Starting a business and keeping it running can be an all-consuming commitment. You have to organize business goals, strategize how to meet those goals, and execute the achievement of those goals.
Not only do you have to make the abstract concrete, you also have to take care of the necessities like buying the right business insurance, making sure the copy machine has paper, and meeting payroll for your employees.
Plus if you have a family that loves and needs you, then you may feel like there’s not enough of you to go around.
You can have it all–a successful business and a happy family–but it will take intentional commitment to each to succeed. You can’t abandon your family to run your business and expect them to be okay with that, and you can’t expect your business to grow if you don’t invest your time into it.
The steps below will help you find a balance between work and family obligations.
#1 – Set Your Priorities and Stick with Them
Your family should be your number one priority. You could run the most successful business, but if your family life is in shambles, you won’t be happy and your success won’t be satisfying.
Let your family know they’re number one through your actions.
Building a business takes immense energy and time investment. Your family will be able to deal with that more easily if you talk about it. Tell them how many hours you’re going to put in at work and when you’ll be home. Then stick to that. If you said you would put in a 12-hour day and be home by 7:00 pm, be home by 7:00 pm.
The hours you commit to working may be long, but if your family expects that, they can plan around it.
#2 – Make a List of Your Non-Negotiables and Commit to Them
Some of your non-negotiable commitments should be to your business and some should be to your family. Make a list of what you won’t budge on, and use it to help you make the right decision when you feel torn.
Are you committed to attending your son’s baseball games? Do you need to guarantee you will have the next day’s work tasks delegated each night?
Take some time to write down the most important commitments you have, and then balance them. If you have too many commitments, cut the ones that aren’t priorities.
#3 – Leave Work at Work and Don’t Bring It Home
When you’re with your family, be all present. Employees and even some customers will need to talk to you on the weekends and after hours about work-related things, and sometimes it’s important.
So, how do you balance being there for your business and being there for your family?
When you start a business, you may need to bring work home. But keep work time separate from family time. Depending on the nature of your business and how quickly it’s necessary to respond to questions, set periods in which you will respond.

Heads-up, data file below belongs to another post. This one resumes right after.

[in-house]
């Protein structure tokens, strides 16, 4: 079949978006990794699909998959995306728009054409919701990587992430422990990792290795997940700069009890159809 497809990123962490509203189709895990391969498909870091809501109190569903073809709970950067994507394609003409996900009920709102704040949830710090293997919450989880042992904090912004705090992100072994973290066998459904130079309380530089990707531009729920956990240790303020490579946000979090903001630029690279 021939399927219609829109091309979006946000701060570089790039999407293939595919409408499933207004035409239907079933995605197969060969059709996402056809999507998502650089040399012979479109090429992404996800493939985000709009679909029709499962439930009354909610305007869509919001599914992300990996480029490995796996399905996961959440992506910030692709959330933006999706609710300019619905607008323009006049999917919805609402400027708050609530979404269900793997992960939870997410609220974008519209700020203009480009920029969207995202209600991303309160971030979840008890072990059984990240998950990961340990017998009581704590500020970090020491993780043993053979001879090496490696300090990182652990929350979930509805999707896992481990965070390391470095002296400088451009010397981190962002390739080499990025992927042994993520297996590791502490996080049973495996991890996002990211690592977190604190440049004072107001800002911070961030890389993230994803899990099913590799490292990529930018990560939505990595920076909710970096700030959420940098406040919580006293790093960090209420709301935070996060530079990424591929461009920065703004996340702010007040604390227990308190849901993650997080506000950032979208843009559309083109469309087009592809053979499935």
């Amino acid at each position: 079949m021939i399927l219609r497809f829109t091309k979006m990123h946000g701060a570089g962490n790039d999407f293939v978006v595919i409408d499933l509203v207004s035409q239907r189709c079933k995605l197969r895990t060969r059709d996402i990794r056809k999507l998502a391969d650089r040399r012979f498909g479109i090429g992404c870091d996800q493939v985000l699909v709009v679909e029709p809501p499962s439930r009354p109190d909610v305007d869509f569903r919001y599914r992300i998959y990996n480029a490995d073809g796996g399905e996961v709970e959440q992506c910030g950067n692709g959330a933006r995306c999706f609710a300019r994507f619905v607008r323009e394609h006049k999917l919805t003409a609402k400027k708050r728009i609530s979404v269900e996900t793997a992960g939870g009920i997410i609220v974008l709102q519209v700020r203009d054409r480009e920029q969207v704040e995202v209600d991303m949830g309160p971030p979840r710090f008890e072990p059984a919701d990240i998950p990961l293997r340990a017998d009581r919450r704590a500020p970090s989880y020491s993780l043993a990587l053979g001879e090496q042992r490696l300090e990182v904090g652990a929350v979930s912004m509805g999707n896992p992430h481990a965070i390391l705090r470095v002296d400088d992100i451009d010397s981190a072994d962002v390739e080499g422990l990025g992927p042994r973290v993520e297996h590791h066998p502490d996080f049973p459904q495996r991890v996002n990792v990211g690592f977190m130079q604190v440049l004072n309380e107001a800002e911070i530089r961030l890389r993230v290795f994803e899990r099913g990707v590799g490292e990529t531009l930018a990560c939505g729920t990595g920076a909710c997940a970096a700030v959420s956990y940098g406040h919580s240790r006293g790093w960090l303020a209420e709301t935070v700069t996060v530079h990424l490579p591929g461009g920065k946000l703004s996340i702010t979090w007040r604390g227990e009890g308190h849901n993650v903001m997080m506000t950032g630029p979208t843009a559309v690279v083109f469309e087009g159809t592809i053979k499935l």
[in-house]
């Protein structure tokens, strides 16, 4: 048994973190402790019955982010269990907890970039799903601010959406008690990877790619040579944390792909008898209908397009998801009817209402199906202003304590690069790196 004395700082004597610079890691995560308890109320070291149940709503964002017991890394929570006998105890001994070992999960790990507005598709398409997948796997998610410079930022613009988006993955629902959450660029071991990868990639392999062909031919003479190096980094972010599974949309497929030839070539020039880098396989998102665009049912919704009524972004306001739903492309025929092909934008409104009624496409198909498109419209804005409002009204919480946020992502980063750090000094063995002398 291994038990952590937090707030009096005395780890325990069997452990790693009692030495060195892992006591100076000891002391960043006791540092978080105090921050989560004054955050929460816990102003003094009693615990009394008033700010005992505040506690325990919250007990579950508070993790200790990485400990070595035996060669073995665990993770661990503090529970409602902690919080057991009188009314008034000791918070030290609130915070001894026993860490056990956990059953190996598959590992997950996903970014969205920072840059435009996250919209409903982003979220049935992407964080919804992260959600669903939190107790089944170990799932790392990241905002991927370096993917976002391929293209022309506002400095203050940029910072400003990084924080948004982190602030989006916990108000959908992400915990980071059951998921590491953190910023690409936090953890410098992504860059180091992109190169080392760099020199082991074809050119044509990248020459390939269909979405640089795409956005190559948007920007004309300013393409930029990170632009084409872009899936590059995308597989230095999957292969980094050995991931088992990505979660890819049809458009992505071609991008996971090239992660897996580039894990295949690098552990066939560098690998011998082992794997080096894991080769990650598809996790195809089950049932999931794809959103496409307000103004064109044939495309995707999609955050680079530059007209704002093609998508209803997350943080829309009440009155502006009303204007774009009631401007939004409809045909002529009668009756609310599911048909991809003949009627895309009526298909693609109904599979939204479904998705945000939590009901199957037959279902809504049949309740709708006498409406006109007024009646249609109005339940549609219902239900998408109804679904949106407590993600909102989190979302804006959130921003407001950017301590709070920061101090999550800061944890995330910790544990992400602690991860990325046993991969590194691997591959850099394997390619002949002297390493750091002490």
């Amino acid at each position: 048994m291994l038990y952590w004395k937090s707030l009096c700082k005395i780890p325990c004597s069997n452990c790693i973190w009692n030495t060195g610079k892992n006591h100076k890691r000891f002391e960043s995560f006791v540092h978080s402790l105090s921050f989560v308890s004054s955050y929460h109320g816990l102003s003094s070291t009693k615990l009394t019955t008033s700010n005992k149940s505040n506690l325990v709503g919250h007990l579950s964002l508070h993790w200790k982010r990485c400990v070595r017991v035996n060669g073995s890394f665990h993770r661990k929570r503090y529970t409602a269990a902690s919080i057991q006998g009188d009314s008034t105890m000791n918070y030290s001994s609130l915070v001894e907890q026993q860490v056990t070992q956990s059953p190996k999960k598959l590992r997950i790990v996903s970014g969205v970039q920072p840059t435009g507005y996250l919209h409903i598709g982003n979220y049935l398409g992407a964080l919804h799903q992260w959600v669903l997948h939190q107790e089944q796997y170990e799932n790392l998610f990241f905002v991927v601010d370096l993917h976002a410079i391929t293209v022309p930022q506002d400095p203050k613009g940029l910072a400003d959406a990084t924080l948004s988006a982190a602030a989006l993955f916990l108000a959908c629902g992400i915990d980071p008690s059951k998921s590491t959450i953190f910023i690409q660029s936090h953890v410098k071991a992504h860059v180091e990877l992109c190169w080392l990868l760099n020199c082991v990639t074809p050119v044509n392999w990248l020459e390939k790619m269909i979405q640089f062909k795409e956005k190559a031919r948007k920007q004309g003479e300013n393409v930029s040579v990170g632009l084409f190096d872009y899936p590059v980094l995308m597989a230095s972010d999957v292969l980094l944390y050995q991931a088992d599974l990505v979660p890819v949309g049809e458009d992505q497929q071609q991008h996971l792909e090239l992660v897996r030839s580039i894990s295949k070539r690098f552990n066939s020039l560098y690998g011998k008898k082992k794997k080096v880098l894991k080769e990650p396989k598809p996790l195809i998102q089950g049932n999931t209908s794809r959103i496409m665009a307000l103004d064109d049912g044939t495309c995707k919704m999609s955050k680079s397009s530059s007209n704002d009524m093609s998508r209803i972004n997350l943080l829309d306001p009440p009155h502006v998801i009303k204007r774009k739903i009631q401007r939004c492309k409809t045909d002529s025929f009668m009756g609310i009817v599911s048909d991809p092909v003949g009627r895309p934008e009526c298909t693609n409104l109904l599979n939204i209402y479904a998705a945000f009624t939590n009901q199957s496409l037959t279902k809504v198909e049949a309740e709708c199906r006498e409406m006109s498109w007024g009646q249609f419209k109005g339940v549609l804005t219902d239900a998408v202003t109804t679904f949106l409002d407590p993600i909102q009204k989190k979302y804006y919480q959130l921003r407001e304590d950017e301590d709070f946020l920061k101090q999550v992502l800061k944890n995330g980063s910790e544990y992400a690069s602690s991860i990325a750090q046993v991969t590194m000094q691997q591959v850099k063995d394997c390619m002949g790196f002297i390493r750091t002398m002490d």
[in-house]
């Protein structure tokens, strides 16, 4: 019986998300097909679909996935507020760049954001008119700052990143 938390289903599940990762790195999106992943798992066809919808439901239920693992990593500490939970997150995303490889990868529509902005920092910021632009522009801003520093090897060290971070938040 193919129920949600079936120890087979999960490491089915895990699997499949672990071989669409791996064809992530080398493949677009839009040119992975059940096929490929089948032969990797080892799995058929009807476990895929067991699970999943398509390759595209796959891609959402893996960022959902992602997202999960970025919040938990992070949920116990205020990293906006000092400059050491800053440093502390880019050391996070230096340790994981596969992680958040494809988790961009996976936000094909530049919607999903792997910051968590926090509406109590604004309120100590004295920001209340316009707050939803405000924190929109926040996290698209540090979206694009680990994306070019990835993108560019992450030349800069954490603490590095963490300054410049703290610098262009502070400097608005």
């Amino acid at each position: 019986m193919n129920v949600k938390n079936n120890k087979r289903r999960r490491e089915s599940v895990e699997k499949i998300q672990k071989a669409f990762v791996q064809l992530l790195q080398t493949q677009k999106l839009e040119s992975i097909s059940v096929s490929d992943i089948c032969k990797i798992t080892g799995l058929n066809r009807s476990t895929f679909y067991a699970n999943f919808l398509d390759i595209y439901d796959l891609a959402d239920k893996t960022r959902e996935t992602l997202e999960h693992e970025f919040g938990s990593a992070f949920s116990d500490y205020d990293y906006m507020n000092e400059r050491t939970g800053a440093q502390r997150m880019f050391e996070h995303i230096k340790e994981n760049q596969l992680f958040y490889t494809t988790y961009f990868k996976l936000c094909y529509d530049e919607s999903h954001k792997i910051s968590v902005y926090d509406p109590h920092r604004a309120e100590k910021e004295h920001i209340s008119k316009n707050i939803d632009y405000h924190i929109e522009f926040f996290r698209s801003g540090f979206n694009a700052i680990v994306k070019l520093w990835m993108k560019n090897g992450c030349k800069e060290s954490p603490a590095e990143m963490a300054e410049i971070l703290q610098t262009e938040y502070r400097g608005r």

For example, let your employees know, “I will respond to messages and questions at 9:00 pm each weekday evening and at 12:00 pm and 5:00 pm on the weekends.”
If your work requires more prompt responses, tell your employees that you will answer questions and calls on the hour, but you will leave your phone and computer to take messages until the next hour.
Don’t let work interrupt conversations and activities with your family outside of those set periods of time.
#4 – Always Treat Others with Respect and Kindness
From your family to your employees, everyone you interact with is a person, first. When you have a lot to deal with and you’re worried about finances and making your family happy while being successful at your business, stress can absolutely consume you.
Instead of seeing individuals, you may start to see struggles and roadblocks. Take the time to slow down and speak with respect and understanding to those who are looking to you for guidance. Connect with your customers, show genuine interest in your employees, and embrace your family.
Your customers, employees, and family will all benefit when you treat them as individuals, and when those around you are happy and satisfied, your quality of life will naturally improve as a result.
#5 – Set Boundaries at Work to Prevent Stress
When I started a music instruction business, I set a strict limit on how many students I would take. Since I had my non-negotiables set, I knew that I would have to compromise on those if I took on too much work. When I reached my limit, I stopped taking new students.
When you try hard to grow your business and it finally starts succeeding, it can be hard to make the choice to stop the growth. But to succeed in your family life, you can’t stretch yourself too thin.
If your business plan includes employees, it will be possible to continue growing your company. Even if you’ve reached your personal limit, you can still assign tasks to others.
The important thing is to know how much you can do well, and then either stop taking on new tasks or delegate responsibilities to others.
#6 – Take a Vacation to Get Some Rest and Relaxation
Your mental health requires that you take breaks. Step away from work periodically, and get away with your family for a week. You’ll make memories that will help your relationships grow stronger, and you might even find a new purpose and meaning in life along the way.
Coming back to your work refreshed and with a fresh outlook will also help you to achieve your business goals with renewed vigor.
You Can Have It All
As I said before, having it all doesn’t just happen on its own. It takes organization, intention, and commitment.
Defining what is important to you is your first step toward success in work and family. Take a deep breath when worries start to pile up, and focus on doing the next thing you need to do on your path to your goals.
Melanie Musson is a writer for InsuranceProviders.com. She balances her music instruction business with being a freelance writer, raising her four children, and loving her husband.